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Monday newspaper round-up: Renewable energy, BlackRock, Frasers Group

By Michele Maatouk

Date: Monday 22 Apr 2024

Monday newspaper round-up: Renewable energy, BlackRock, Frasers Group

(Sharecast News) - A development company that sells off land no longer needed by Thames Water has paid out a £14m dividend despite warnings that it could become engulfed by the water group's financial woes. Accounts filed at Companies House show Kennet Properties paid out a £14.5m dividend in the year to 31 March 2023 despite the difficulties faced by the wider group, which is facing going into administration. - Guardian
A permanent shift to higher interest rates could add billions of pounds to the UK's renewable energy transition, a leading thinktank has warned. Borrowing costs have soared since the easing of pandemic lockdowns and Russia's invasion of Ukraine as the world's leading central banks raised interest rates to tackle inflation - pushing up the costs of investment in infrastructure across advanced economies including for green power generation schemes. - Guardian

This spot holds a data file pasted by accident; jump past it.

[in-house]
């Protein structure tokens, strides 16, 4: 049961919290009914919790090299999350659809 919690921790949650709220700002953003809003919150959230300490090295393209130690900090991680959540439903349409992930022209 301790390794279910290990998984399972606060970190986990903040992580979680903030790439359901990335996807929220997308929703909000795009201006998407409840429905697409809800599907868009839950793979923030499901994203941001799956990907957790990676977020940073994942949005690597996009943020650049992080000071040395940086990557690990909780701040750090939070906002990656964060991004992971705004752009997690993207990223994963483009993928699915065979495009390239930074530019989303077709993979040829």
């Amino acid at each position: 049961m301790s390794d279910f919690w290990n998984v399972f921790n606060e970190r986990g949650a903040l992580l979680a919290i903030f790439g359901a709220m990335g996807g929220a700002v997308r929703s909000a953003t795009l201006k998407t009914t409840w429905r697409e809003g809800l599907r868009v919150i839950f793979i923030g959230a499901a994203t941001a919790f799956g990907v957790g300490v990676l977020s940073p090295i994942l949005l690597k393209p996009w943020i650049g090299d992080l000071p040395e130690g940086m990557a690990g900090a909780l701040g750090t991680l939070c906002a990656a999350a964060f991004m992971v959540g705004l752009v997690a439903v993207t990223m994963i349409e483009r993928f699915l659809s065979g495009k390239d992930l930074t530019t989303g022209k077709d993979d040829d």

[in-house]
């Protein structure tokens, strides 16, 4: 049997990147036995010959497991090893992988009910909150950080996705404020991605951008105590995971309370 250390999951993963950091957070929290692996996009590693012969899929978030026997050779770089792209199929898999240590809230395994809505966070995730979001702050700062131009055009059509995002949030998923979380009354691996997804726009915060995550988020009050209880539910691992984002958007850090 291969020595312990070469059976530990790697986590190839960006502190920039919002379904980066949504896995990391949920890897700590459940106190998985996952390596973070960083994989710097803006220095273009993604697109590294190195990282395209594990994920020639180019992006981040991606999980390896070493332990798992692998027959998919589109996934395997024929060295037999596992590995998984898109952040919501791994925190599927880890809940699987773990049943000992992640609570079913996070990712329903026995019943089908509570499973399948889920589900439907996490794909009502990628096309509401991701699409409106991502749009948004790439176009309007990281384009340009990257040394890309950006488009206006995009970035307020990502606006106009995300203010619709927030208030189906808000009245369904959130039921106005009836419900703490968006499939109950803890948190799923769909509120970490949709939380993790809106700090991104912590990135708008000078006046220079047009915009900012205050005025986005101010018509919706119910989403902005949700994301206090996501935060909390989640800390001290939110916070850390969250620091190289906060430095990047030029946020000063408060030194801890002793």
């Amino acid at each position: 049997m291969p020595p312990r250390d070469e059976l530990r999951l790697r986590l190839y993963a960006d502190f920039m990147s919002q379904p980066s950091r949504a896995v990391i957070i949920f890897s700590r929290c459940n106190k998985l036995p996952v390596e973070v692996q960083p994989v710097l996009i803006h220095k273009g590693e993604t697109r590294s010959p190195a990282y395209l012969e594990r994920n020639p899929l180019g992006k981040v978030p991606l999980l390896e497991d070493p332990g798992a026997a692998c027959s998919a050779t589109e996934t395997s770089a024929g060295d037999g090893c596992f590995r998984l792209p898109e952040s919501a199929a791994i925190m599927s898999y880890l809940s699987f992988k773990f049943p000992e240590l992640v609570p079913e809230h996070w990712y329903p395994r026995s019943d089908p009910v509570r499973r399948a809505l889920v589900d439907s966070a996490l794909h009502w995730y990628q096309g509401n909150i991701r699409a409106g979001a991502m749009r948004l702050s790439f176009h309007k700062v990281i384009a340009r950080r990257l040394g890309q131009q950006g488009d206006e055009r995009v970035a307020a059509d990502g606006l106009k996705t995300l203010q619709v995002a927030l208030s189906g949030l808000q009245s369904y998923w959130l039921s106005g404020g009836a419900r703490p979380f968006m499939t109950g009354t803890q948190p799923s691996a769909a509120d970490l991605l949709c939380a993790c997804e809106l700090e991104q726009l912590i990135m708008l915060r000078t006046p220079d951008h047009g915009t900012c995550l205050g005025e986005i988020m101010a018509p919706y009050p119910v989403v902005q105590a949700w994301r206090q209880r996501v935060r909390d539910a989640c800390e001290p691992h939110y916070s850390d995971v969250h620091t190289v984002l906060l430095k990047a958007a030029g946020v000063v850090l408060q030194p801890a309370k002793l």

BlackRock spent nearly $800,000 (£647,000) last year on security for its chief executive Larry Fink following a backlash by activists over the company's "woke" stance on investing. The world's biggest asset manager spent $564,000 upgrading security systems at Mr Fink's home and $217,000 on bodyguards in 2023, according to a filing earlier this month that was first reported by the Financial Times. - Telegraph

Mike Ashley's Frasers Group has refused to allow the Financial Reporting Council to publish the key findings of a review into the retail group's latest annual report. Frasers, which has a history of corporate governance controversies, has withheld consent for the regulator to issue a case summary after entering into "substantive inquiries" with the company. - The Times

Only 1 per cent of local government accounts were audited on time last year and there are now almost 800 accounts awaiting an audit opinion, with the delays affecting the sign-off of the accounts of several government departments. Since 2015, when the Audit Commission which used to manage the auditing of English councils' accounts was abolished, audit appointments have been contracted out to the private sector, with every account being reviewed by either Deloitte, EY, Grant Thornton, Mazars or BDO. - The Times


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